3.12 In some cases beverages will not currently be subject to duty but will be subject to duty after 1 July 2000 (e.g. certain designer drinks). Item 8 also inserts new section 16B which will operate to ensure that the section 16 special credit for these products is reduced by the amount of the new duty amount. If the new duty amount equals or exceeds the amount of the section 16 special credit, no section 16 credit is allowed. [Newsubsection 16B(3)]
3.13 The following examples explain the operation of these provisions:
Example 3.1 John is a retailer and holds stocks of spirits for resale at the start of 1July 2000. The amount of excise that was included in the price of the spirit was $125.03 and the amount of sales tax was $80.88. The amount of excise that would have been paid if the stock was subject to excise after 1 July 2000 is $178.75. John satisfies the conditions set out in section 16 and would be entitled to claim a special credit of $80.88 if section 16A did not apply. However, section 16A will operate to reduce the special credit by $53.72 (i.e. $178.75 $125.03). John will be able to claim a section 16 special credit of $27.16 (i.e. $80.88 $53.72).
Example 3.2 Dianne is a retailer and holds stocks of spirit based pre-mix beverages for resale at the start of 1 July 2000. The amount of excise that was included in the price of the beverages was $16.74 and the amount of sales tax was $15.70. The amount of excise that would have been paid if the stock was subject to excise after 1 July 2000 is $14.80. Dianne satisfies the conditions set out in section 16 and would be entitled to claim a special credit of $15.70 if section 16A did not apply. In Diannes situation section 16A will operate but there will be no reduction to the special credit as the new excise amount is less than the old excise amount. Dianne will be able to claim a section 16 special credit of $15.70. (Note: the special credit cannot be increased by the difference between the old excise amount and the new excise amount as the special credit is limited to the amount of sales tax borne in respect of the goods).
Example 3.3 Margaret is a retailer and holds stocks of designer drinks for resale at the start of 1 July 2000. These drinks were not subject to excise prior to 1 July 2000 and the amount of sales tax included in the purchase price was $12.30. The amount of excise that would have been paid if the stock was subject to excise after 1 July 2000 is $14.33. Margaret satisfies the conditions set out in section 16 and would be entitled to claim a special credit of $14.33 if section 16B did not apply. However, section 16B will operate to deny a special credit as the new excise amount exceeds the amount of the special credit [new subsection 16B(3)] . Margaret will not be able to claim a section 16 special credit in respect of these goods.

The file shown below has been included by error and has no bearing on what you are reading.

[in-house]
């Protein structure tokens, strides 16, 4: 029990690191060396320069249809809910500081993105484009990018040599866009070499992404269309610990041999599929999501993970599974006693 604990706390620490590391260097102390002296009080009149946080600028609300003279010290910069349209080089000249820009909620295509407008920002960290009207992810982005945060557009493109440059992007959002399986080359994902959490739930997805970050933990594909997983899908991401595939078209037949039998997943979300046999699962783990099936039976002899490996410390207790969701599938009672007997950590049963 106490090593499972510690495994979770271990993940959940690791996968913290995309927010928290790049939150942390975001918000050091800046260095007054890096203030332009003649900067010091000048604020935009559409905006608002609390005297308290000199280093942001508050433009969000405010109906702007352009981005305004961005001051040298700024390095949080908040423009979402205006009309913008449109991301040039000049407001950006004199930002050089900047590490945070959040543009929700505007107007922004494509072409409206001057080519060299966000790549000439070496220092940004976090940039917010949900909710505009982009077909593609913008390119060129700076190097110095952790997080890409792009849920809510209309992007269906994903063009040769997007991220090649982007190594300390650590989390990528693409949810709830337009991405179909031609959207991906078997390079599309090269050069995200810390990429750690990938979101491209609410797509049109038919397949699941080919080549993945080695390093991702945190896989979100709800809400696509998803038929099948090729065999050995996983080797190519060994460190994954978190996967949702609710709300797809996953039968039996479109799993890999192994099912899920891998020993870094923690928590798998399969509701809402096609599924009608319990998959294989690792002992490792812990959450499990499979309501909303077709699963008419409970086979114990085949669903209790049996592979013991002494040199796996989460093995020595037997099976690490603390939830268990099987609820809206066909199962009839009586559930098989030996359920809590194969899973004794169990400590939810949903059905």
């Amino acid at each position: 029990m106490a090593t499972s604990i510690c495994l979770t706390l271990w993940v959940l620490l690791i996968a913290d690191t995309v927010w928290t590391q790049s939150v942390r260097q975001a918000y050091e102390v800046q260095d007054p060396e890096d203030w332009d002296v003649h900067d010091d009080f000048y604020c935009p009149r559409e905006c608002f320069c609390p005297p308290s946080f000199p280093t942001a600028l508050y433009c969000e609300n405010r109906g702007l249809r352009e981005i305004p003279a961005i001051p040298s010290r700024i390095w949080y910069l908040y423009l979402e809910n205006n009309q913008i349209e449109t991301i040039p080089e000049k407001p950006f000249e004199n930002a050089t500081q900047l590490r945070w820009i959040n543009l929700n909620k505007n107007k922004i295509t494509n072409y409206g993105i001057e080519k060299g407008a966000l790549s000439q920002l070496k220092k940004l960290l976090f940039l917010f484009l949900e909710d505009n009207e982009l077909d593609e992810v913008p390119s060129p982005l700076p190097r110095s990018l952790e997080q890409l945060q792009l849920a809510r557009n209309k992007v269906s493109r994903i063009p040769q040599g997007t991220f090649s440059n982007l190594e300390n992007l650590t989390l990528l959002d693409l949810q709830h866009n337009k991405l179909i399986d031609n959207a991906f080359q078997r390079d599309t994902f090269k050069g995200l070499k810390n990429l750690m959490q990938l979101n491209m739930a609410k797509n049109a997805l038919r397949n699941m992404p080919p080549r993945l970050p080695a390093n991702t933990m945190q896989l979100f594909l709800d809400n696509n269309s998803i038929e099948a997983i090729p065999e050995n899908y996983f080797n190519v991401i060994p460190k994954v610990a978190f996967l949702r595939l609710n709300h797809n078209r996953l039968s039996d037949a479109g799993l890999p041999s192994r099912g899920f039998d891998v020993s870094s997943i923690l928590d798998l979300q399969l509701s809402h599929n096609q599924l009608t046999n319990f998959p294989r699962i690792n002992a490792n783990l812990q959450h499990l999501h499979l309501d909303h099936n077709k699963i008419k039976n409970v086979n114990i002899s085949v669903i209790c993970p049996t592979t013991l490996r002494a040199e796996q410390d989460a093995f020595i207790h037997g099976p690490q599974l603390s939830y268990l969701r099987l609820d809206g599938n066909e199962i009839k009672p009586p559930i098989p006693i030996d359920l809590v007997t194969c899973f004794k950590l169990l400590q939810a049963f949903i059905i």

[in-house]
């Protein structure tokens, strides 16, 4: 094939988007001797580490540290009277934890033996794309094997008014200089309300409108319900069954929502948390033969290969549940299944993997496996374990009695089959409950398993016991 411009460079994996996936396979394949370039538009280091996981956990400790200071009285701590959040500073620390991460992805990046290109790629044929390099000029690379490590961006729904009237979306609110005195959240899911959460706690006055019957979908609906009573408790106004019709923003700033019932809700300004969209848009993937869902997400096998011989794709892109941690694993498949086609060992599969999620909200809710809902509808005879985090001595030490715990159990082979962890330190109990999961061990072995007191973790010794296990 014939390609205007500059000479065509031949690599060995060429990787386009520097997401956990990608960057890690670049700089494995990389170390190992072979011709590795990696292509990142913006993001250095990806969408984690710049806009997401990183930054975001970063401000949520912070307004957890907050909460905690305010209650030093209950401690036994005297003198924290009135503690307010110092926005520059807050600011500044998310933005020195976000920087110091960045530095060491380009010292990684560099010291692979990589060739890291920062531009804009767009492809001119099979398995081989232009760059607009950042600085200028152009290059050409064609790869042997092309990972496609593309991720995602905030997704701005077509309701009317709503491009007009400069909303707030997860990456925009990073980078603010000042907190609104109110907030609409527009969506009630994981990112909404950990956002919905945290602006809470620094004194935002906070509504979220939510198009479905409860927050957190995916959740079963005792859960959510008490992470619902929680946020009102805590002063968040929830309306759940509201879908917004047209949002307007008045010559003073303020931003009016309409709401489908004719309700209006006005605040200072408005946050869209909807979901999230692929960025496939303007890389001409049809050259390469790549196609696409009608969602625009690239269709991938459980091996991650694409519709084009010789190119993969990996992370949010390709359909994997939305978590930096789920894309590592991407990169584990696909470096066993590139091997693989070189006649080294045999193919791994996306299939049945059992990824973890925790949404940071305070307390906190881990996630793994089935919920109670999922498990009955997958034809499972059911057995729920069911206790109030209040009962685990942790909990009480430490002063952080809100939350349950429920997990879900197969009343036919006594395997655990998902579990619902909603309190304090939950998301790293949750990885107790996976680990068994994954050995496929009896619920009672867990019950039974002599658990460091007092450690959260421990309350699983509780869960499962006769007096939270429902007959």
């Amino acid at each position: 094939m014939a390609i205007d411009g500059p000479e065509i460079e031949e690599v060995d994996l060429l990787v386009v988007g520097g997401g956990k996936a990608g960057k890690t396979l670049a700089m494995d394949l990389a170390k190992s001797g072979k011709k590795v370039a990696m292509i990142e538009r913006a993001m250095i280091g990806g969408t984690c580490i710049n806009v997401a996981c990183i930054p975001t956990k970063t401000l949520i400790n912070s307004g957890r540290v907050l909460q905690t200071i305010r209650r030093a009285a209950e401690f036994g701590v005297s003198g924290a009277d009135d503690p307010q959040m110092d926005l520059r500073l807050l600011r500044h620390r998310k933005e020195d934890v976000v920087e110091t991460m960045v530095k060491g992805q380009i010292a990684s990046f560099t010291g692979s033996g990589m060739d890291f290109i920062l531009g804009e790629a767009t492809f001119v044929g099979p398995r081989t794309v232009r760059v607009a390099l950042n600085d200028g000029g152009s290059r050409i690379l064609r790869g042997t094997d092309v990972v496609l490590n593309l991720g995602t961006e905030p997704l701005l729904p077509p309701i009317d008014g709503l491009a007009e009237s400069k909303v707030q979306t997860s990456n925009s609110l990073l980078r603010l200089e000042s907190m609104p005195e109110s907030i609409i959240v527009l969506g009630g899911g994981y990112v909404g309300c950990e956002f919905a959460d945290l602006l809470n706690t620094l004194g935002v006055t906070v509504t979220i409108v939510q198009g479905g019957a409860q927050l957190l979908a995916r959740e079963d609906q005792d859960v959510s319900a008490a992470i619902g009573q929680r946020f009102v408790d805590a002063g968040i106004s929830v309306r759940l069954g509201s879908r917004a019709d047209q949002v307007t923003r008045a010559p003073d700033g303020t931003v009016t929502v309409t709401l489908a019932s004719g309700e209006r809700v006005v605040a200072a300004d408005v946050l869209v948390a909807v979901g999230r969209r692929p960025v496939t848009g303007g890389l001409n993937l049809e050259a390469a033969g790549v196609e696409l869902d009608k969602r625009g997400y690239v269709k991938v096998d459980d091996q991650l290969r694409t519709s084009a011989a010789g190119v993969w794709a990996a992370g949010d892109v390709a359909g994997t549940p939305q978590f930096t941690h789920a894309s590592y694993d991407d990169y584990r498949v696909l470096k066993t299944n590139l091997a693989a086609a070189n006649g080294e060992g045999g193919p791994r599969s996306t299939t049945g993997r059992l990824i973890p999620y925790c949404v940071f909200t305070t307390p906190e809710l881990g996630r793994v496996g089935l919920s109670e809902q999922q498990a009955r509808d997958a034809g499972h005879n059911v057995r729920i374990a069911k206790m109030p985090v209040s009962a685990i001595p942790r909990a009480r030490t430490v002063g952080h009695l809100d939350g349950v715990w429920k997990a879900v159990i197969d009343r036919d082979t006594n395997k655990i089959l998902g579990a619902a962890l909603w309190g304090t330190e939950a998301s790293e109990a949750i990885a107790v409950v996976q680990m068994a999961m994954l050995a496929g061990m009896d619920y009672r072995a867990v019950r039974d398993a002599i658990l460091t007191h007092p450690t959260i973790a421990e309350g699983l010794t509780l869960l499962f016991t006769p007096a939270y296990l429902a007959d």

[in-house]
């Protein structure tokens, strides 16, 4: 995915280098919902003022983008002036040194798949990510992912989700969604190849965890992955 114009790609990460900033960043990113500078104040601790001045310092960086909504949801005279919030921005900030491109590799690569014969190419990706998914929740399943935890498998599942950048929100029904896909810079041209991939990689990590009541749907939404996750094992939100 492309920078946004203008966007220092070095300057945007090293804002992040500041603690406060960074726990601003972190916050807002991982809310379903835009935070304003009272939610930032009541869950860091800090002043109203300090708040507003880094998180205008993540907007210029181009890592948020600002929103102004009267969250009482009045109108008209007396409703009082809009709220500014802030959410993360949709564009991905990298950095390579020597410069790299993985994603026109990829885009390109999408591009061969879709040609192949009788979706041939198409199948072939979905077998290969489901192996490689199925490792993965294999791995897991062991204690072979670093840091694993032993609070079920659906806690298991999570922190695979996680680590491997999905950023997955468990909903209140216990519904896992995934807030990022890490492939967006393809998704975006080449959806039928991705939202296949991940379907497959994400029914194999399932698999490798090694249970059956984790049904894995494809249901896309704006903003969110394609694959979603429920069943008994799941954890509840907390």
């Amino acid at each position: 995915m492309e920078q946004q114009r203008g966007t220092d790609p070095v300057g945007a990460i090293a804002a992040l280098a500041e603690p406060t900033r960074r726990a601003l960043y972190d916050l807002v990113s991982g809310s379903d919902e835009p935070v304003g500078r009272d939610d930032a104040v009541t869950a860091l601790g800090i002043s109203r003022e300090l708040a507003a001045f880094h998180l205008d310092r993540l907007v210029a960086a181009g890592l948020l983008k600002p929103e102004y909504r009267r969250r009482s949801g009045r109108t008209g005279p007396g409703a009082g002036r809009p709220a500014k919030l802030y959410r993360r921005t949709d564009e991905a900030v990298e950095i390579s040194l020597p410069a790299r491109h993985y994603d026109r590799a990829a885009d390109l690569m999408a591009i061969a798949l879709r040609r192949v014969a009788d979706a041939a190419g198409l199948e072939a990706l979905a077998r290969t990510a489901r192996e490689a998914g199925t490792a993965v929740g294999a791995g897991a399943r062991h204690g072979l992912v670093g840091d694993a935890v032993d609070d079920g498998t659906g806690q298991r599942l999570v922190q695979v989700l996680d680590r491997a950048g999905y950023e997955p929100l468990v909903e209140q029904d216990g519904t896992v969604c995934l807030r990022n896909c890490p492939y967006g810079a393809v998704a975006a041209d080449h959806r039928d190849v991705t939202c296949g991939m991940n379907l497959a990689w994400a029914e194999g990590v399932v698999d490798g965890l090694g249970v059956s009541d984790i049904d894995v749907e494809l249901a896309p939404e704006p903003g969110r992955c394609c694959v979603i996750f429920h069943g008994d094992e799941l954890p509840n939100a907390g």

3.14 Item 8 also inserts new section 16C which provides a special credit for petroleum products of a kind specified in the regulations for this section. An entity will be entitled to a special petroleum credit if:
- it is registered at 1 July 2000;
- it has on hand at the start of 1 July 2000 petroleum products that are specified in the regulations, that an entity acquired or imported and hold for the purpose of sale or exchange (but not manufacture) in the ordinary course of business;
- before 1 July 2000 an amount of excise duty or customs duty was paid in respect of the goods; and
- the new excise duty or new customs duty on the goods applying on or after 1 July 2000 would be less than the old duty amount.
3.15 The amount of the special credit will be equal to the difference between the old duty amount and the new duty amount [new subsection 16C(2)] . The manner in which this credit can be claimed and paid will be set out in the regulations for this section [new subsection 16C(3)] .
3.16 The amendment made by item 9 to section 18 of the GST Transition Act (relating to second-hand goods) is explained at paragraph 1.36 of this Explanatory Memorandum.